You go into the wind tunnel in groups, and they’ll take kids as young as three years old who are toilet trained, or adults up to the 80s. The experience isn’t as scary as you’d think. It really is just a giant fan beneath you blowing you up. And your instructor enters the wind room with you, keeping you calm, and adjusting your body posture with hand signals, or physically if needed. They let you do it twice for two minutes each. The first time is just to experience, what is happening? But the second time, you got this!
If you’re adventurous, ask to have the wind turned way up so that you and the instructor can fly up and down 20 feet. But without that request, you’ll stay safely within a few feet of the wire mesh that forms the floor. Indoor skydiving is the most braggable adventure activity that is secretly super easy that you will ever do, except perhaps ziplining. Of course they shoot photos and video for you, or you can shoot your own from outside the glass wind room.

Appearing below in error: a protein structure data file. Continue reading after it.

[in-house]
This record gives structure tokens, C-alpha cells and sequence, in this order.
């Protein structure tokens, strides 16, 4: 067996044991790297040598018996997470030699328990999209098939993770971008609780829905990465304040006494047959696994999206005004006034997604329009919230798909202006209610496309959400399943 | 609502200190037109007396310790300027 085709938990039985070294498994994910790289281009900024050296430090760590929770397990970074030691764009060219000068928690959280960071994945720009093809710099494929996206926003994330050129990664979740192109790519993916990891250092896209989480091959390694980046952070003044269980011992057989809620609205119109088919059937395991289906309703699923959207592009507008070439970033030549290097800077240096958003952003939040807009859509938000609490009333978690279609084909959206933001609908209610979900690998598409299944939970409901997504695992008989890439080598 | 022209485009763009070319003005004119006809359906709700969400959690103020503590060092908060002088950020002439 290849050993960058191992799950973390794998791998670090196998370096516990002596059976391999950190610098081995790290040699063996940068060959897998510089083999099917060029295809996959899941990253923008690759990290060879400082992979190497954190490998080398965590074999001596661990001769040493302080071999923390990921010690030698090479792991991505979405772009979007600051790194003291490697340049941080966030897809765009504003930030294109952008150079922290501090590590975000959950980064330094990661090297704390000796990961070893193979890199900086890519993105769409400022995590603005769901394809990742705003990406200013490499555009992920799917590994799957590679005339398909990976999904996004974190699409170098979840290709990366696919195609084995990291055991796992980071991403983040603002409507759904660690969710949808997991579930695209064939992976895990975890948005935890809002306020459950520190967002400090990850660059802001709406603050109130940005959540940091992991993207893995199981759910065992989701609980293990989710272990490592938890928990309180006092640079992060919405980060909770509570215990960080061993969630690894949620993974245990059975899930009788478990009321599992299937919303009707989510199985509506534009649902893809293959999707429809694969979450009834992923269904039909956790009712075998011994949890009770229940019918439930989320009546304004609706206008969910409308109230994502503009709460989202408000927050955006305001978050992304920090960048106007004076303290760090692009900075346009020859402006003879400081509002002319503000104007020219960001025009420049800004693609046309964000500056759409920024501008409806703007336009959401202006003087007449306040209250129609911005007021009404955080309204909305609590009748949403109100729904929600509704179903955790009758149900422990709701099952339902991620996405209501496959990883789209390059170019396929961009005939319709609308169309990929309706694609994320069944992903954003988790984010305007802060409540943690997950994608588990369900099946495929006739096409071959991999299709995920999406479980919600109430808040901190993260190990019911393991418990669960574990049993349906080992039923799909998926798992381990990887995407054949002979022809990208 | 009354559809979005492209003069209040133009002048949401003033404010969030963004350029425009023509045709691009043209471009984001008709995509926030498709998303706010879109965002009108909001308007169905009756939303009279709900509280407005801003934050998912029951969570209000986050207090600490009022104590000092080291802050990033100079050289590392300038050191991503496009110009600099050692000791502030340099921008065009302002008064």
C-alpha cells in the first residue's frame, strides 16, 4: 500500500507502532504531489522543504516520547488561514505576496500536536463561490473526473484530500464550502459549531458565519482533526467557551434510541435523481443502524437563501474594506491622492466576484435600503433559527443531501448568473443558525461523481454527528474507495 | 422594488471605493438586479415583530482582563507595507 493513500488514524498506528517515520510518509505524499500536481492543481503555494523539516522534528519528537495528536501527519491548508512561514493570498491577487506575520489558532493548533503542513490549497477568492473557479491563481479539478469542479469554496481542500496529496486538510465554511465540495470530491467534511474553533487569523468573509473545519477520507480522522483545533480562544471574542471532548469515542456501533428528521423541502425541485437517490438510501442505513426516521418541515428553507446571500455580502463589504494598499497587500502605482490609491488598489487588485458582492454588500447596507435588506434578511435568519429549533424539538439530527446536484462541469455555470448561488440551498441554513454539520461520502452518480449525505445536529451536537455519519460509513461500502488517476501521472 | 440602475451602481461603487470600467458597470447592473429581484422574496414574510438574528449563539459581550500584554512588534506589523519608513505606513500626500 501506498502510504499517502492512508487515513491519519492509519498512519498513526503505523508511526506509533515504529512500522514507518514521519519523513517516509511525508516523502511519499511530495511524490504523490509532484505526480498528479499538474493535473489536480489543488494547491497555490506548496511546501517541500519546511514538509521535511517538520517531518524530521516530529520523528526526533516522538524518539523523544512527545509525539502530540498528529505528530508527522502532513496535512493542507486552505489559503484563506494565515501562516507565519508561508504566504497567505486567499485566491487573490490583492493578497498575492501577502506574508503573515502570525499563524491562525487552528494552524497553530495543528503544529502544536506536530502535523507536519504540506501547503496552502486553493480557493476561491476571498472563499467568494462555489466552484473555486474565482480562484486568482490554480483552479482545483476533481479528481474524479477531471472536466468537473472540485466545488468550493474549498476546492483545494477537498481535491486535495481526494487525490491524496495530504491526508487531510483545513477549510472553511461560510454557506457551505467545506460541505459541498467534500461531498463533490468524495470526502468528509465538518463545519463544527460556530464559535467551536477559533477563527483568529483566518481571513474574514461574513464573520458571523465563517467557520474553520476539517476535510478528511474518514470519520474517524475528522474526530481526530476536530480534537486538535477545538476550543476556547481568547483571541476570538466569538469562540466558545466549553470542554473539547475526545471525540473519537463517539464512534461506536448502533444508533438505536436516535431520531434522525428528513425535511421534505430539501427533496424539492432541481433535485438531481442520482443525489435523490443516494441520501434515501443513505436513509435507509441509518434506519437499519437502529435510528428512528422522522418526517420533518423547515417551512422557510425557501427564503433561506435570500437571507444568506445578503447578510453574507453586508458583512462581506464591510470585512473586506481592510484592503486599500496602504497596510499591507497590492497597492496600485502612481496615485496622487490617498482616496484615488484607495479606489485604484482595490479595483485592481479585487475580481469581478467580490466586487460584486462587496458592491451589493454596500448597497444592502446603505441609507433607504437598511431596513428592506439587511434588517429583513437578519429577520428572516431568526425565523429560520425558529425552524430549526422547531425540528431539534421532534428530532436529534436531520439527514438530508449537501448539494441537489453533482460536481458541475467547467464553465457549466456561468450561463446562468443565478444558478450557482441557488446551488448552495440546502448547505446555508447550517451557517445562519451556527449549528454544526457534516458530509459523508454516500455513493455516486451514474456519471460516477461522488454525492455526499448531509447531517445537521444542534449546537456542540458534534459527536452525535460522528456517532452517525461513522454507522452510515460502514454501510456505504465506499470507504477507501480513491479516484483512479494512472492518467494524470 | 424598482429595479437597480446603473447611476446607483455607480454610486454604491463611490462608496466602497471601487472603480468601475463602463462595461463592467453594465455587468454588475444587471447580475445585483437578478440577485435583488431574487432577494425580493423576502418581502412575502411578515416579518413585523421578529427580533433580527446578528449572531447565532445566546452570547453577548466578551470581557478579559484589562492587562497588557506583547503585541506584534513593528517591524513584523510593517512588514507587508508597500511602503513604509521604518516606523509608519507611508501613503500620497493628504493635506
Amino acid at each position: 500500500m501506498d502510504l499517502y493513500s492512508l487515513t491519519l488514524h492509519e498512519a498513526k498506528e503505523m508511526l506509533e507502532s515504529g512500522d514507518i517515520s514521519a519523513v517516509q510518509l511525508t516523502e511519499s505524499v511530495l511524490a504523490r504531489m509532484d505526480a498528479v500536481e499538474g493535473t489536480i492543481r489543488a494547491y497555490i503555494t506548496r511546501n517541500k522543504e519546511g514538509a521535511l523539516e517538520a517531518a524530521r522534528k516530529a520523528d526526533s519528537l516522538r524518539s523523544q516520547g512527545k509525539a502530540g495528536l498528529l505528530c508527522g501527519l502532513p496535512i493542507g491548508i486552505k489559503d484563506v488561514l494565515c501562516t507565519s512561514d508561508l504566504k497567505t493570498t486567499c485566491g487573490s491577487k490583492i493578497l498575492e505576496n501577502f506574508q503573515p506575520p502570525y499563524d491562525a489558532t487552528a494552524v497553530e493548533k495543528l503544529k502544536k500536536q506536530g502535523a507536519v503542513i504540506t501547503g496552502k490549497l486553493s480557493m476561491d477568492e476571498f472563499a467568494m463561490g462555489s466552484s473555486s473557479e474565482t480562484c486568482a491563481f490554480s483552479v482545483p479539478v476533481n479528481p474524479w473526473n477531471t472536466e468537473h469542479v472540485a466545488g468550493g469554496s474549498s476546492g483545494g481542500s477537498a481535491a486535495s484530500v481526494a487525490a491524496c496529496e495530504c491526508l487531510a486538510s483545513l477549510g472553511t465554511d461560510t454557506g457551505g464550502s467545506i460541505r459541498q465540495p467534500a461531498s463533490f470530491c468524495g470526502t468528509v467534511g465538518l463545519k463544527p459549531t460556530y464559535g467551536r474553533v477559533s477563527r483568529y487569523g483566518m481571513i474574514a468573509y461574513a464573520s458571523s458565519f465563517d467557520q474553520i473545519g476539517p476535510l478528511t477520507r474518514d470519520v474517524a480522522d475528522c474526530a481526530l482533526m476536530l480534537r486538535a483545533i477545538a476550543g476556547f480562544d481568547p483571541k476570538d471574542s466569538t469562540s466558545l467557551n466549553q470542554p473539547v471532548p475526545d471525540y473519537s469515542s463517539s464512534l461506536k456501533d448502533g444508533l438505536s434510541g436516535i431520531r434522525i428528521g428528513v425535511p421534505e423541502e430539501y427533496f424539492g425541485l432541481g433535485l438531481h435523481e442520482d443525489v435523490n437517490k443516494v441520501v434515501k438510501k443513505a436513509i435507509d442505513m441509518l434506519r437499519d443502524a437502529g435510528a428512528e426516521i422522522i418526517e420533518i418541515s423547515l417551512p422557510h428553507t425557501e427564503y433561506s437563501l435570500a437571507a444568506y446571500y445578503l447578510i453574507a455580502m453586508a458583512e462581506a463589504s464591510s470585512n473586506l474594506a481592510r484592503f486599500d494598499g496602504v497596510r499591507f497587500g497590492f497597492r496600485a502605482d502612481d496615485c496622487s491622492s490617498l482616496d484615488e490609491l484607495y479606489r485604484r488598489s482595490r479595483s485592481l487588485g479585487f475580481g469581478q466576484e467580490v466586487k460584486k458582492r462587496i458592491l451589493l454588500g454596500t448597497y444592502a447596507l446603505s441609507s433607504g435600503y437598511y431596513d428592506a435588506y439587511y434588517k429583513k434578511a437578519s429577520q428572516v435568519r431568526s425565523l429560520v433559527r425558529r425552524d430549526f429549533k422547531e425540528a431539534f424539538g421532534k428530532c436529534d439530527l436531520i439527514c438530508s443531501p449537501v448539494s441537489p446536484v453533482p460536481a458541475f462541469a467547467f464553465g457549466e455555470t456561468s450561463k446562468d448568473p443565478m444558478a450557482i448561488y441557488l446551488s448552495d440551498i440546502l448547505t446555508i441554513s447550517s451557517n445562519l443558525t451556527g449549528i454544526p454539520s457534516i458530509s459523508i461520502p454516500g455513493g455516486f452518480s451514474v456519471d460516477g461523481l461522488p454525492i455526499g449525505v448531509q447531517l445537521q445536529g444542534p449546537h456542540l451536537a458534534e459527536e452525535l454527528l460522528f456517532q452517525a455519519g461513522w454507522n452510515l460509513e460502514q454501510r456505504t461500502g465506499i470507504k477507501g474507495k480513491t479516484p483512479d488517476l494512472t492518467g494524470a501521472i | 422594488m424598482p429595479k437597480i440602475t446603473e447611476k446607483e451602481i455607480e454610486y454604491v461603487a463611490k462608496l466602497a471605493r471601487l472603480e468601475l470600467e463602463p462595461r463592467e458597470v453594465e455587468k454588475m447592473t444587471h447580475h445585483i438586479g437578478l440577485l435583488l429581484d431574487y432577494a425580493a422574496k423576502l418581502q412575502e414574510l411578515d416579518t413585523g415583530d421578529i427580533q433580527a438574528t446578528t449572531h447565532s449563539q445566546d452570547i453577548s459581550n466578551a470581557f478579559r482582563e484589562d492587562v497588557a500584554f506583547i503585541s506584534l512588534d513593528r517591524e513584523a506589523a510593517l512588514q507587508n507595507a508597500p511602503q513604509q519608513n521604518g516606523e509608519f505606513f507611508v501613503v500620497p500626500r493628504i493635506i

Then we went for the indoor surfing. This is an indoor shallow pool, less than a foot deep, where water jets create a rush of oncoming water, which zips over a wave-height bump in the pool floor. This creates an infinite and static wave that is just right for trying some surfing. There’s no need to swim or struggle to get on top of the surf board. You just stand at the edge of the pool and a guide helps you crouch onto it. Falling is no problem, because the pool’s bottom is soft, not concrete, and the rushing water carries you away swiftly. I only scraped myself once even though I am a very tall person who fell many times from on high.